This editorial will appear in tomorrow’s print edition.
Almost four years after the fact, the public has learned why the Tacoma Police Department took so long to put out an Amber Alert for a missing and murdered Tacoma girl: The officer asked to do it fell asleep.
The outrage isn’t the 12 hours it took to issue the alert after 12-year-old Zina Linnik was abducted on July 4, 2007. It’s the more than three years the police department took to acknowledge what happened – a coverup that deliberately misled the public and is still being soft-pedaled by City Manager Eric Anderson.
The original delay didn’t cost Zina her life: She was apparently murdered minutes after being kidnapped by Terapon Adhahn, who received a life sentence for the crime.
And the delay was excusable. At the time, the department’s policy prevented anyone but its official spokesman from ordering an Amber Alert. That spokesman, Mark Fulghum, was off-duty and asleep after a very long shift and a dose of sleep medicine. Everything depended on the human factor – one man’s fatigue derailed the entire warning system.
But what happened after is inexcusable.
Instead of forthrightly admitting what happened, Police Chief Don Ramsdell and Fulghum gave the public what amounted to a cover story – that the Amber Alert had been delayed only by necessary police work.
Neither mentioned Fulghum’s lapse. Nor did a later report on the department’s supposedly comprehensive review of the incident. The truth came out only recently in the course of a wrongful death lawsuit filed by Zina’s family and after hard questioning by this newspaper’s reporters.
It is disappointing that Ramsdell – an honorable man – chose to protect an officer by deceiving the public. While that’s sometimes an impulse within police departments, Ramsdell works for the citizens of Tacoma, not his fellow officers.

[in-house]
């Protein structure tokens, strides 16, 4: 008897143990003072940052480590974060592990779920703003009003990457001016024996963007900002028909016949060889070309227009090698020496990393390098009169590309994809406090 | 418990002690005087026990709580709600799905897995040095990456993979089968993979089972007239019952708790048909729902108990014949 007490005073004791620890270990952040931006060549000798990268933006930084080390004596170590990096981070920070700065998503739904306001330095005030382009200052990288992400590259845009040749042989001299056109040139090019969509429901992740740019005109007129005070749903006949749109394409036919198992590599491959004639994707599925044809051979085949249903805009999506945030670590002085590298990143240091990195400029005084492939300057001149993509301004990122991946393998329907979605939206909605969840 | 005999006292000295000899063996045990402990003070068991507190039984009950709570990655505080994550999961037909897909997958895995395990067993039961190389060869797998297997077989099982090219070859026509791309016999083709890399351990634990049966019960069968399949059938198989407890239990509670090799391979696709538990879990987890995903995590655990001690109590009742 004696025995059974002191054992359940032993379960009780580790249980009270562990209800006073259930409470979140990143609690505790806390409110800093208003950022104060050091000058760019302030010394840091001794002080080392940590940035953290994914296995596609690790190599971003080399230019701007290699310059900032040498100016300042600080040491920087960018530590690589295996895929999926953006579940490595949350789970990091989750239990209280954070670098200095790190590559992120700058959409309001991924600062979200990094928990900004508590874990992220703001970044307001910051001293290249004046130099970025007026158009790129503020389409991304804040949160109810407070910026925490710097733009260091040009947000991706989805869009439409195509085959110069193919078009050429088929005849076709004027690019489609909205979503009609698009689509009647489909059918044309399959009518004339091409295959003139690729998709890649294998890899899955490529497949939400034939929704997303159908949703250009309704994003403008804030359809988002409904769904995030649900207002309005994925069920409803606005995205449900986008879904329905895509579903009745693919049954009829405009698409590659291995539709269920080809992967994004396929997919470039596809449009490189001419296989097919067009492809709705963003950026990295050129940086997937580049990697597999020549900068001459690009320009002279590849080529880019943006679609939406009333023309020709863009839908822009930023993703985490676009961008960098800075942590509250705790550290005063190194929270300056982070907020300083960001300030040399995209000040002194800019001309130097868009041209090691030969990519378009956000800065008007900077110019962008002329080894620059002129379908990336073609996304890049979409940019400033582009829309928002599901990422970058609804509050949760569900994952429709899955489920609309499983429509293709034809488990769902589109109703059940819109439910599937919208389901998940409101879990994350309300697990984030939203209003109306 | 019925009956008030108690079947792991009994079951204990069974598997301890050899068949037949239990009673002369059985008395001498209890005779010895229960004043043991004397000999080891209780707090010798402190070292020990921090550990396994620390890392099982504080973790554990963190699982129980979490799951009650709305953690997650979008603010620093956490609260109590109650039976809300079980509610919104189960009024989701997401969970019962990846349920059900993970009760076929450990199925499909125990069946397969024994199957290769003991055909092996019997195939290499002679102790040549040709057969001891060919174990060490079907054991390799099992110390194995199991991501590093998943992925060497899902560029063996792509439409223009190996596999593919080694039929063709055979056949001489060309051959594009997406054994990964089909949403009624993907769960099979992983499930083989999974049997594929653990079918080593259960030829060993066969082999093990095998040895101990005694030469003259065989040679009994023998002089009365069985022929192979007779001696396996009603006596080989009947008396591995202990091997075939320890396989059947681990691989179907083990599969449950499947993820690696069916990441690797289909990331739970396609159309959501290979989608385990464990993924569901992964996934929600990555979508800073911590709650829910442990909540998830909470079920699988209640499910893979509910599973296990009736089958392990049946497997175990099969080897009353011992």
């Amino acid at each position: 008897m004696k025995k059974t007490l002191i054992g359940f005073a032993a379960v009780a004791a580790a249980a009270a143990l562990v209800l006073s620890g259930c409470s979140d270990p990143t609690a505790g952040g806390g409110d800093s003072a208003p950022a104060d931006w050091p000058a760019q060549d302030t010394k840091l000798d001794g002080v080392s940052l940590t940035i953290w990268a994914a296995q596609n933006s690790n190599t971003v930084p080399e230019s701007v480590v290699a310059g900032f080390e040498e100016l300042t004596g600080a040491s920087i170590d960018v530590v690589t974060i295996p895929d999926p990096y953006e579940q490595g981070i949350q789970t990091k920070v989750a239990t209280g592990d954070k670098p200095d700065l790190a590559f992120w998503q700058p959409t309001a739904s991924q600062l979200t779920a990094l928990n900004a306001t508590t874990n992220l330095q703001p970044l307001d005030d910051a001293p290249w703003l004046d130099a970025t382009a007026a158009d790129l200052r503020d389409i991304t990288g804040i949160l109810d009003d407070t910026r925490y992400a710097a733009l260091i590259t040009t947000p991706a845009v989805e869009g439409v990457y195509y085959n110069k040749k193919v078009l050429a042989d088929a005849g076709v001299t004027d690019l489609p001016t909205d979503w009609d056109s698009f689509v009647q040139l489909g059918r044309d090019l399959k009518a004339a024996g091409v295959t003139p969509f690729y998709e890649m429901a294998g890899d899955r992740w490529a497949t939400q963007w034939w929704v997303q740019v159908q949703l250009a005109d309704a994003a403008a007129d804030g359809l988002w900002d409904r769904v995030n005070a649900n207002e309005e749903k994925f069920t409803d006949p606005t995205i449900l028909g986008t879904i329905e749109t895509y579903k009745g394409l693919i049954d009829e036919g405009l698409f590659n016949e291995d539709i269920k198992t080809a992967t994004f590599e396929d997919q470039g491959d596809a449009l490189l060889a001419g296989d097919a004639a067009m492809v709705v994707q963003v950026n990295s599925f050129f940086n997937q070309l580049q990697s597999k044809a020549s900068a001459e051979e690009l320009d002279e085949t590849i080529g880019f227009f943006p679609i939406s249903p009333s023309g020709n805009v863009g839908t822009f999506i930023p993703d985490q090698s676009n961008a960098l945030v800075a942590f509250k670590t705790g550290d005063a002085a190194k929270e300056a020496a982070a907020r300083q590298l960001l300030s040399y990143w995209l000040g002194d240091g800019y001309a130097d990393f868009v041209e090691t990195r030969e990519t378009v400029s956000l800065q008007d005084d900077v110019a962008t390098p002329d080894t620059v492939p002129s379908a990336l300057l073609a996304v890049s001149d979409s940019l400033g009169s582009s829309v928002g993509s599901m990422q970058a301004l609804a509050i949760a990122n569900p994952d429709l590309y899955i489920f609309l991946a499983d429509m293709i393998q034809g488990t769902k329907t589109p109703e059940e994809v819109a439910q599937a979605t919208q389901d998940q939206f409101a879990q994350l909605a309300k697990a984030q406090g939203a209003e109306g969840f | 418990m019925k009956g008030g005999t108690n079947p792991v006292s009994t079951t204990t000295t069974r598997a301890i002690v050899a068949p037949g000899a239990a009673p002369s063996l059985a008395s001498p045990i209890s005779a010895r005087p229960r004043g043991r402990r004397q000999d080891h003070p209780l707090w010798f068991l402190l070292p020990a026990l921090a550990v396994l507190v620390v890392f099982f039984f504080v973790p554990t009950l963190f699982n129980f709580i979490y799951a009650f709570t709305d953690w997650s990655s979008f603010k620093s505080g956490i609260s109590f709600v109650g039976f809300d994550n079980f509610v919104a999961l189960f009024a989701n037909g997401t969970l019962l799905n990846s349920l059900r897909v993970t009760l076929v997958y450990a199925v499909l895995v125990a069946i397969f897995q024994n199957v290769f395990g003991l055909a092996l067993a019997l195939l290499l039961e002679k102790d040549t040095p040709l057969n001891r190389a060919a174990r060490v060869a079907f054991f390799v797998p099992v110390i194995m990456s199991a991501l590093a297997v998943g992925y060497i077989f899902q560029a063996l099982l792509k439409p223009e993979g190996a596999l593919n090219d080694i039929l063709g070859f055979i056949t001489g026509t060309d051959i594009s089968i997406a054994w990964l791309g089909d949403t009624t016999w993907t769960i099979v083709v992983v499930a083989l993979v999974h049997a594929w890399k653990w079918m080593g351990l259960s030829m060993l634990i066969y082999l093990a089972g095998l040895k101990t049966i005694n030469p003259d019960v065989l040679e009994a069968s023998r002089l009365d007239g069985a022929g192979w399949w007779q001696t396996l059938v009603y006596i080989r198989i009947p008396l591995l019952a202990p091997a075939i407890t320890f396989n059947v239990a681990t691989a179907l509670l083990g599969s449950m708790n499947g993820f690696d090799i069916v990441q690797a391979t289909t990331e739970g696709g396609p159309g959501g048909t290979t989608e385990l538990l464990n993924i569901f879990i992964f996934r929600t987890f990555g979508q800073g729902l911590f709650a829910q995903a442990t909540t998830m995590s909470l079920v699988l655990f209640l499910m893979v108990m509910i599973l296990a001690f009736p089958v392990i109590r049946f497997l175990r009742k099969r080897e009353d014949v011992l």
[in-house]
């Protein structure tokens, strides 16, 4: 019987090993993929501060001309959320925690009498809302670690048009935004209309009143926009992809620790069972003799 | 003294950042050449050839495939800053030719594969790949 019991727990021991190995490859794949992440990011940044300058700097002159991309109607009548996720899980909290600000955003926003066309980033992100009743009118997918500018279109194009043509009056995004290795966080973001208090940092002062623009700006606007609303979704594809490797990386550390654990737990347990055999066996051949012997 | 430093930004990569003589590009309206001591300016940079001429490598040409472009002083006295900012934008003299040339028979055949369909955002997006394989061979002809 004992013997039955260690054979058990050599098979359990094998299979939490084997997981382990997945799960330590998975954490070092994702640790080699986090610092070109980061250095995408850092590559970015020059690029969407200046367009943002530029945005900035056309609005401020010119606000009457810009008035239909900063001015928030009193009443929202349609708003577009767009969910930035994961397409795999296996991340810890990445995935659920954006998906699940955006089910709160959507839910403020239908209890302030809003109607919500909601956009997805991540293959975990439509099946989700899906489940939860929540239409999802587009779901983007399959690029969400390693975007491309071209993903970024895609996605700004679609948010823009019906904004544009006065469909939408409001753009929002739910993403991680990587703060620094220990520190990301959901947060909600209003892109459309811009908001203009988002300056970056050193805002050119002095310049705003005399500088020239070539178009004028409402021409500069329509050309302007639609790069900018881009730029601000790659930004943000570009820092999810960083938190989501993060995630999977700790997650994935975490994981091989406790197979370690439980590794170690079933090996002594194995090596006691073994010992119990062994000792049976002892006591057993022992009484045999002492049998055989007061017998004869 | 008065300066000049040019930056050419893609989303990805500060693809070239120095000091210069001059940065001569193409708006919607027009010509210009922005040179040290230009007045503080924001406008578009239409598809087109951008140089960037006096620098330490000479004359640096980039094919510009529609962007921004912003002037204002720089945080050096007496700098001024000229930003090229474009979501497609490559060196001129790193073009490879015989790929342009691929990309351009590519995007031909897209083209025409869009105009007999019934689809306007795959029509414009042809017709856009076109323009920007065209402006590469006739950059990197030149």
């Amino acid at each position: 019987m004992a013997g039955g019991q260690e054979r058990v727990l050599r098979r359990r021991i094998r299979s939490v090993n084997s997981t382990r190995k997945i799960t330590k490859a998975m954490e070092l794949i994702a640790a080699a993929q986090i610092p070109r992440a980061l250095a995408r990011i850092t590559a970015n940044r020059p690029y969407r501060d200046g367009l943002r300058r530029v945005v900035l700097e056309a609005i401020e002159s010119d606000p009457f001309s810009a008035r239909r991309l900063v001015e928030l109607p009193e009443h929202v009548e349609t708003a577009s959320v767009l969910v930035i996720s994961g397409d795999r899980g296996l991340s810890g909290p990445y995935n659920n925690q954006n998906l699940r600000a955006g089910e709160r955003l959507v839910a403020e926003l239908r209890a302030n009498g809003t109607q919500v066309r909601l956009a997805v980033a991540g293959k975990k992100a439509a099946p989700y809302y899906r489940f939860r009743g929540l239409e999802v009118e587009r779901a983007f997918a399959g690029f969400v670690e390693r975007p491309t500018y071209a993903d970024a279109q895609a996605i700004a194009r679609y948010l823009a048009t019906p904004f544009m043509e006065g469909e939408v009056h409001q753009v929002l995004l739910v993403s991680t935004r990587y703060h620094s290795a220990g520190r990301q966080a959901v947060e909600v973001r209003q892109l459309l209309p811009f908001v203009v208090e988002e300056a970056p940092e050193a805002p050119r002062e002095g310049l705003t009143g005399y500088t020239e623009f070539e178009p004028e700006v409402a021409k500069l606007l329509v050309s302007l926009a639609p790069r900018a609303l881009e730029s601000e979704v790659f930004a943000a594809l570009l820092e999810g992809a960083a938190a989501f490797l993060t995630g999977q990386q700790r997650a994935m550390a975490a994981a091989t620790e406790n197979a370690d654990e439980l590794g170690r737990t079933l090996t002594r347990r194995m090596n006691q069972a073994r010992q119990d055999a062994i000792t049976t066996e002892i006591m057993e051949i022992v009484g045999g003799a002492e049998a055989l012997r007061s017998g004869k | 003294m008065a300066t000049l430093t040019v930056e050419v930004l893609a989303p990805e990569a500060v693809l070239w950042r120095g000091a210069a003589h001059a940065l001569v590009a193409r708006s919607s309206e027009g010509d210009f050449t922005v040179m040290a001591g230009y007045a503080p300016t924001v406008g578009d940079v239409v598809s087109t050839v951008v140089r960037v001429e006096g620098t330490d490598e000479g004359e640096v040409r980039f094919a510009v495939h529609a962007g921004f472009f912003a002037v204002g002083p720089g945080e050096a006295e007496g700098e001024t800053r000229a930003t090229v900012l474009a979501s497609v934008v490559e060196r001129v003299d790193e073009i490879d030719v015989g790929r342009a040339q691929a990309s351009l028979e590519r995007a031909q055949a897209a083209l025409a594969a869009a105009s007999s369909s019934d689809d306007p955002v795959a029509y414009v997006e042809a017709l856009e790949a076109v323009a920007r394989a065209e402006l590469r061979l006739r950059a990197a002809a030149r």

But Ramsdell at least has apologized and acknowledged that what he did was wrong. Not so his boss, City Manager Eric Anderson, who continues to find no fault with Ramsdell’s action, refuses to reprimand him – and even insists that the public wasn’t misled in the first place.
On Thursday, he said he didn’t consider Ramsdell’s public statements to be lies. “He didn’t include all the information … Is this man a liar? No. Not by omission or commission.”
That itself is a misleading statement. One deceit under pressure doesn’t define an otherwise honest man as a liar. But it is blindingly obvious that the truth was suppressed – for many months – by Ramsdell’s self-serving omission.
Ramsdell and Fulghum have probably learned their lesson all too painfully at this point. But Anderson appears to have learned nothing at all about what the public deserves to be told.
Given that’s he’s their boss – the chief executive of city government – we’re more concerned about his attitude toward the truth, the whole truth and nothing but the truth.